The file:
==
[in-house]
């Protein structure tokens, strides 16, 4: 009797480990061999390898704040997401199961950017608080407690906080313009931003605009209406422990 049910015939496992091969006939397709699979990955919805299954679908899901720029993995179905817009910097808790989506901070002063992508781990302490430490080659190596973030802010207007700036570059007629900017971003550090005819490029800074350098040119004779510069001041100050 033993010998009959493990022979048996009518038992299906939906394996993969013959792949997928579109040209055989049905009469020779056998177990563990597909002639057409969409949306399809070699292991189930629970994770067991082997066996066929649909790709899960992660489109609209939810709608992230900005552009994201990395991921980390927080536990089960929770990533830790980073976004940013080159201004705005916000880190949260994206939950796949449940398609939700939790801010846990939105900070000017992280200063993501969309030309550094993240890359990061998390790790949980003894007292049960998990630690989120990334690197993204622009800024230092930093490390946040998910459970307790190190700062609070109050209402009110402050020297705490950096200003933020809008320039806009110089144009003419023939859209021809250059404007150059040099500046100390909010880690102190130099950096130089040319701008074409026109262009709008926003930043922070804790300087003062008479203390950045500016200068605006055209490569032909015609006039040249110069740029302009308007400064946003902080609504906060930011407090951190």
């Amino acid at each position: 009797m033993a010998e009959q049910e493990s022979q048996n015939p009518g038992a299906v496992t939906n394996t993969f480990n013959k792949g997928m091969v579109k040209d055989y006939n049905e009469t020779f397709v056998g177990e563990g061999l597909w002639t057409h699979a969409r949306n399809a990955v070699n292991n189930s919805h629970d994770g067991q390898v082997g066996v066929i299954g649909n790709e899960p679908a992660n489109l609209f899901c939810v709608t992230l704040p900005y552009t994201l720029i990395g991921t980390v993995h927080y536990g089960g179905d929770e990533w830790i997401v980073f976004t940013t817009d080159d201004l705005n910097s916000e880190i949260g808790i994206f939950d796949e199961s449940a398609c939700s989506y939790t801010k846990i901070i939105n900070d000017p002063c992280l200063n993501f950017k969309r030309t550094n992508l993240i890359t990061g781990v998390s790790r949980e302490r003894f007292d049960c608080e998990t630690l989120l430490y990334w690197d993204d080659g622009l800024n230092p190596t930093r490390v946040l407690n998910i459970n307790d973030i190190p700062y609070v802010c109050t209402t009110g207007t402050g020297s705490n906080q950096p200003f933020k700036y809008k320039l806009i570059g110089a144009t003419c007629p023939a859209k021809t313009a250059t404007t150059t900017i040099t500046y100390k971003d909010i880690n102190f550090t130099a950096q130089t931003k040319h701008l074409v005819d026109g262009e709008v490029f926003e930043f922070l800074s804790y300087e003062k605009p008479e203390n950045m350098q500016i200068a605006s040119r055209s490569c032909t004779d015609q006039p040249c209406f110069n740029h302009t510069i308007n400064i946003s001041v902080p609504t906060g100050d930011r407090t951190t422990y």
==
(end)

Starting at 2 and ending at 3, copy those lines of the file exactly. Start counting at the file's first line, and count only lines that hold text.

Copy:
């Protein structure tokens, strides 16, 4: 009797480990061999390898704040997401199961950017608080407690906080313009931003605009209406422990 049910015939496992091969006939397709699979990955919805299954679908899901720029993995179905817009910097808790989506901070002063992508781990302490430490080659190596973030802010207007700036570059007629900017971003550090005819490029800074350098040119004779510069001041100050 033993010998009959493990022979048996009518038992299906939906394996993969013959792949997928579109040209055989049905009469020779056998177990563990597909002639057409969409949306399809070699292991189930629970994770067991082997066996066929649909790709899960992660489109609209939810709608992230900005552009994201990395991921980390927080536990089960929770990533830790980073976004940013080159201004705005916000880190949260994206939950796949449940398609939700939790801010846990939105900070000017992280200063993501969309030309550094993240890359990061998390790790949980003894007292049960998990630690989120990334690197993204622009800024230092930093490390946040998910459970307790190190700062609070109050209402009110402050020297705490950096200003933020809008320039806009110089144009003419023939859209021809250059404007150059040099500046100390909010880690102190130099950096130089040319701008074409026109262009709008926003930043922070804790300087003062008479203390950045500016200068605006055209490569032909015609006039040249110069740029302009308007400064946003902080609504906060930011407090951190």
């Amino acid at each position: 009797m033993a010998e009959q049910e493990s022979q048996n015939p009518g038992a299906v496992t939906n394996t993969f480990n013959k792949g997928m091969v579109k040209d055989y006939n049905e009469t020779f397709v056998g177990e563990g061999l597909w002639t057409h699979a969409r949306n399809a990955v070699n292991n189930s919805h629970d994770g067991q390898v082997g066996v066929i299954g649909n790709e899960p679908a992660n489109l609209f899901c939810v709608t992230l704040p900005y552009t994201l720029i990395g991921t980390v993995h927080y536990g089960g179905d929770e990533w830790i997401v980073f976004t940013t817009d080159d201004l705005n910097s916000e880190i949260g808790i994206f939950d796949e199961s449940a398609c939700s989506y939790t801010k846990i901070i939105n900070d000017p002063c992280l200063n993501f950017k969309r030309t550094n992508l993240i890359t990061g781990v998390s790790r949980e302490r003894f007292d049960c608080e998990t630690l989120l430490y990334w690197d993204d080659g622009l800024n230092p190596t930093r490390v946040l407690n998910i459970n307790d973030i190190p700062y609070v802010c109050t209402t009110g207007t402050g020297s705490n906080q950096p200003f933020k700036y809008k320039l806009i570059g110089a144009t003419c007629p023939a859209k021809t313009a250059t404007t150059t900017i040099t500046y100390k971003d909010i880690n102190f550090t130099a950096q130089t931003k040319h701008l074409v005819d026109g262009e709008v490029f926003e930043f922070l800074s804790y300087e003062k605009p008479e203390n950045m350098q500016i200068a605006s040119r055209s490569c032909t004779d015609q006039p040249c209406f110069n740029h302009t510069i308007n400064i946003s001041v902080p609504t906060g100050d930011r407090t951190t422990y």